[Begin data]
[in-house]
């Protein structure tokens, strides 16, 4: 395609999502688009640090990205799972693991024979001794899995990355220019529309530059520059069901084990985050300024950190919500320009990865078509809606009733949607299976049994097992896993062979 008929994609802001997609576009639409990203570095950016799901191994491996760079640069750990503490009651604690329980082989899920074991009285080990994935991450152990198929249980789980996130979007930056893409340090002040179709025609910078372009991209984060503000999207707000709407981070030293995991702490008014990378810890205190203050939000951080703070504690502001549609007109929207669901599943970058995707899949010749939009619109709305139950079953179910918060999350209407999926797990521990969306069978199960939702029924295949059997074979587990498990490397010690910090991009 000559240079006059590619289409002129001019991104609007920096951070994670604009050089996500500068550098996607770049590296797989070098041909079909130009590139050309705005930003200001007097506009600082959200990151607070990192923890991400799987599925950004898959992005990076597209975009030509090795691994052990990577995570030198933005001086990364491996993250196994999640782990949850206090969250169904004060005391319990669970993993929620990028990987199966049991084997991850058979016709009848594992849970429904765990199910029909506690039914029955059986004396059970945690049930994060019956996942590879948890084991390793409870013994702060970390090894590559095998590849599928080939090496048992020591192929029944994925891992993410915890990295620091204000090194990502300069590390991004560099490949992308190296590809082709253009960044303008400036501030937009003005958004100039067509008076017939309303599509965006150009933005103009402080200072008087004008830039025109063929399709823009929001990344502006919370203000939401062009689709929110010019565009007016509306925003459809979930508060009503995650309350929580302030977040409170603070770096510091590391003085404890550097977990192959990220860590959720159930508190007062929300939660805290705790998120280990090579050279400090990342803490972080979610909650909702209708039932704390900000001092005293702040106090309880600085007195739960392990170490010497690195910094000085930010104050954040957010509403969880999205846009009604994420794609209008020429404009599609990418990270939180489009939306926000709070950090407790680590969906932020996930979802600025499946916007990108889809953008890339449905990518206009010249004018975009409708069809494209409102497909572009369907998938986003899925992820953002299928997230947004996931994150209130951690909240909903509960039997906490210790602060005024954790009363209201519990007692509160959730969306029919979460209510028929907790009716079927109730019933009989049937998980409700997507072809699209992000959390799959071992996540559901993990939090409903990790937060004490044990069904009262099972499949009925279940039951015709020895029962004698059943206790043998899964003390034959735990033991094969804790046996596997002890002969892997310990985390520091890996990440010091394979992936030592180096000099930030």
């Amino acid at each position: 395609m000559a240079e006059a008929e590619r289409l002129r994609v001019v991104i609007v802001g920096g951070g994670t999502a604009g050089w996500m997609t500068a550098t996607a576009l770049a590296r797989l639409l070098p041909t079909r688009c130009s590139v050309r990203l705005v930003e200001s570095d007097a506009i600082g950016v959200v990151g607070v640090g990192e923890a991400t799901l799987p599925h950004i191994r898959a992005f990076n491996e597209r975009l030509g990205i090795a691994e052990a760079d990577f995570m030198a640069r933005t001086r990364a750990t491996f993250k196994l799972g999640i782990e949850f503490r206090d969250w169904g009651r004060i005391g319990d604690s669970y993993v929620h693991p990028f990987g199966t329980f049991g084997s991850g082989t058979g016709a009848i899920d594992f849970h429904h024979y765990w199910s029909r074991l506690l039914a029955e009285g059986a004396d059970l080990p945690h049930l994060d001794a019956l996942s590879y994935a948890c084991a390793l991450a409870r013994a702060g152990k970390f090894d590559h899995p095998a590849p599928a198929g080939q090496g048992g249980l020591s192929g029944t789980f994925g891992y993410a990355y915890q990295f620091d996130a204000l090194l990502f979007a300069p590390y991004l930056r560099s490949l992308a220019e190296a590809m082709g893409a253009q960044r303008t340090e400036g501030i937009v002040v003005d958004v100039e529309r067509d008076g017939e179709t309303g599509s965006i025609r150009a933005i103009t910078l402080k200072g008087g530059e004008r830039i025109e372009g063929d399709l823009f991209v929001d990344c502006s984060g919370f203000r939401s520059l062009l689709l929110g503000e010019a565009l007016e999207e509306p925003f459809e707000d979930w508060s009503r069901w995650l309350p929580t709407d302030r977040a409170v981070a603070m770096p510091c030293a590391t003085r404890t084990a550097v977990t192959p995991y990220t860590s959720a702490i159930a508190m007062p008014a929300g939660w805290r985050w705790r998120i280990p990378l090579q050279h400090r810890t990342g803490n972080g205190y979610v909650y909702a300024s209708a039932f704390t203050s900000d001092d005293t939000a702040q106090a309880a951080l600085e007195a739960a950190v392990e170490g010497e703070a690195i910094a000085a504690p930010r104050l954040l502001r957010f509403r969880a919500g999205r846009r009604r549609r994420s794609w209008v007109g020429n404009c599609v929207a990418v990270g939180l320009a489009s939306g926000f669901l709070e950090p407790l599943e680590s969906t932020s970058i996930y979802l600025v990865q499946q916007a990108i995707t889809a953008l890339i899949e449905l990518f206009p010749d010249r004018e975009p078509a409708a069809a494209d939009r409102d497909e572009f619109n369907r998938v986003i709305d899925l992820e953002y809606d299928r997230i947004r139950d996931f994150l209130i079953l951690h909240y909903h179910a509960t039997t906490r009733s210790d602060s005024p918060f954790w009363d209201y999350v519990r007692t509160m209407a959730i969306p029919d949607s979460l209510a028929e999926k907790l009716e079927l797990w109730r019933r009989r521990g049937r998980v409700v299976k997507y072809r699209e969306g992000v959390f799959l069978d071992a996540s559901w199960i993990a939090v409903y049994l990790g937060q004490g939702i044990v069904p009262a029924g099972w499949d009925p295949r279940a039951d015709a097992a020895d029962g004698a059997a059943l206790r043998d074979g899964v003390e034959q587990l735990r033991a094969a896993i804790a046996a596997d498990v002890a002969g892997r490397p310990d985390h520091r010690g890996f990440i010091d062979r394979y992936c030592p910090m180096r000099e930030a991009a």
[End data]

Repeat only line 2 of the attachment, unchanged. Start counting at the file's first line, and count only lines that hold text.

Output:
């Protein structure tokens, strides 16, 4: 395609999502688009640090990205799972693991024979001794899995990355220019529309530059520059069901084990985050300024950190919500320009990865078509809606009733949607299976049994097992896993062979 008929994609802001997609576009639409990203570095950016799901191994491996760079640069750990503490009651604690329980082989899920074991009285080990994935991450152990198929249980789980996130979007930056893409340090002040179709025609910078372009991209984060503000999207707000709407981070030293995991702490008014990378810890205190203050939000951080703070504690502001549609007109929207669901599943970058995707899949010749939009619109709305139950079953179910918060999350209407999926797990521990969306069978199960939702029924295949059997074979587990498990490397010690910090991009 000559240079006059590619289409002129001019991104609007920096951070994670604009050089996500500068550098996607770049590296797989070098041909079909130009590139050309705005930003200001007097506009600082959200990151607070990192923890991400799987599925950004898959992005990076597209975009030509090795691994052990990577995570030198933005001086990364491996993250196994999640782990949850206090969250169904004060005391319990669970993993929620990028990987199966049991084997991850058979016709009848594992849970429904765990199910029909506690039914029955059986004396059970945690049930994060019956996942590879948890084991390793409870013994702060970390090894590559095998590849599928080939090496048992020591192929029944994925891992993410915890990295620091204000090194990502300069590390991004560099490949992308190296590809082709253009960044303008400036501030937009003005958004100039067509008076017939309303599509965006150009933005103009402080200072008087004008830039025109063929399709823009929001990344502006919370203000939401062009689709929110010019565009007016509306925003459809979930508060009503995650309350929580302030977040409170603070770096510091590391003085404890550097977990192959990220860590959720159930508190007062929300939660805290705790998120280990090579050279400090990342803490972080979610909650909702209708039932704390900000001092005293702040106090309880600085007195739960392990170490010497690195910094000085930010104050954040957010509403969880999205846009009604994420794609209008020429404009599609990418990270939180489009939306926000709070950090407790680590969906932020996930979802600025499946916007990108889809953008890339449905990518206009010249004018975009409708069809494209409102497909572009369907998938986003899925992820953002299928997230947004996931994150209130951690909240909903509960039997906490210790602060005024954790009363209201519990007692509160959730969306029919979460209510028929907790009716079927109730019933009989049937998980409700997507072809699209992000959390799959071992996540559901993990939090409903990790937060004490044990069904009262099972499949009925279940039951015709020895029962004698059943206790043998899964003390034959735990033991094969804790046996596997002890002969892997310990985390520091890996990440010091394979992936030592180096000099930030």